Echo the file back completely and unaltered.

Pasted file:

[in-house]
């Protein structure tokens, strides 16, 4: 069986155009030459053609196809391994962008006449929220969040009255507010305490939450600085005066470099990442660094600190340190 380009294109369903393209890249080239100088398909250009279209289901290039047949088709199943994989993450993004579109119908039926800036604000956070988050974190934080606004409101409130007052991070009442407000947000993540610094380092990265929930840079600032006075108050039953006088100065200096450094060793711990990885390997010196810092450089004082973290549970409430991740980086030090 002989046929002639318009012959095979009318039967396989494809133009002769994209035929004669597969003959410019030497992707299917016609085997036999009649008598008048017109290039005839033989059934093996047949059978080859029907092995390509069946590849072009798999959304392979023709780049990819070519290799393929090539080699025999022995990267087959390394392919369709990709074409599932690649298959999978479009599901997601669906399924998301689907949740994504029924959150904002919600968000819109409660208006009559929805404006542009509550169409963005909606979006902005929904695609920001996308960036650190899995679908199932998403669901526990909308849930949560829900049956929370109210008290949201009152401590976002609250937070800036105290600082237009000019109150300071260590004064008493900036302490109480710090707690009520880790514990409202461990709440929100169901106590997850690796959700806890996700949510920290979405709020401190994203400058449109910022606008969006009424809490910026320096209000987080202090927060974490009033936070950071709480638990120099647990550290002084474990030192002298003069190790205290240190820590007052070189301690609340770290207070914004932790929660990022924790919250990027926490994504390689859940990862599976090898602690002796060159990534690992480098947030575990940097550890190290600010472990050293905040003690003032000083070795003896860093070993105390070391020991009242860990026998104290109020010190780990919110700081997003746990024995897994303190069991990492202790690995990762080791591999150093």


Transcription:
[in-house]
């Protein structure tokens, strides 16, 4: 069986155009030459053609196809391994962008006449929220969040009255507010305490939450600085005066470099990442660094600190340190 380009294109369903393209890249080239100088398909250009279209289901290039047949088709199943994989993450993004579109119908039926800036604000956070988050974190934080606004409101409130007052991070009442407000947000993540610094380092990265929930840079600032006075108050039953006088100065200096450094060793711990990885390997010196810092450089004082973290549970409430991740980086030090 002989046929002639318009012959095979009318039967396989494809133009002769994209035929004669597969003959410019030497992707299917016609085997036999009649008598008048017109290039005839033989059934093996047949059978080859029907092995390509069946590849072009798999959304392979023709780049990819070519290799393929090539080699025999022995990267087959390394392919369709990709074409599932690649298959999978479009599901997601669906399924998301689907949740994504029924959150904002919600968000819109409660208006009559929805404006542009509550169409963005909606979006902005929904695609920001996308960036650190899995679908199932998403669901526990909308849930949560829900049956929370109210008290949201009152401590976002609250937070800036105290600082237009000019109150300071260590004064008493900036302490109480710090707690009520880790514990409202461990709440929100169901106590997850690796959700806890996700949510920290979405709020401190994203400058449109910022606008969006009424809490910026320096209000987080202090927060974490009033936070950071709480638990120099647990550290002084474990030192002298003069190790205290240190820590007052070189301690609340770290207070914004932790929660990022924790919250990027926490994504390689859940990862599976090898602690002796060159990534690992480098947030575990940097550890190290600010472990050293905040003690003032000083070795003896860093070993105390070391020991009242860990026998104290109020010190780990919110700081997003746990024995897994303190069991990492202790690995990762080791591999150093």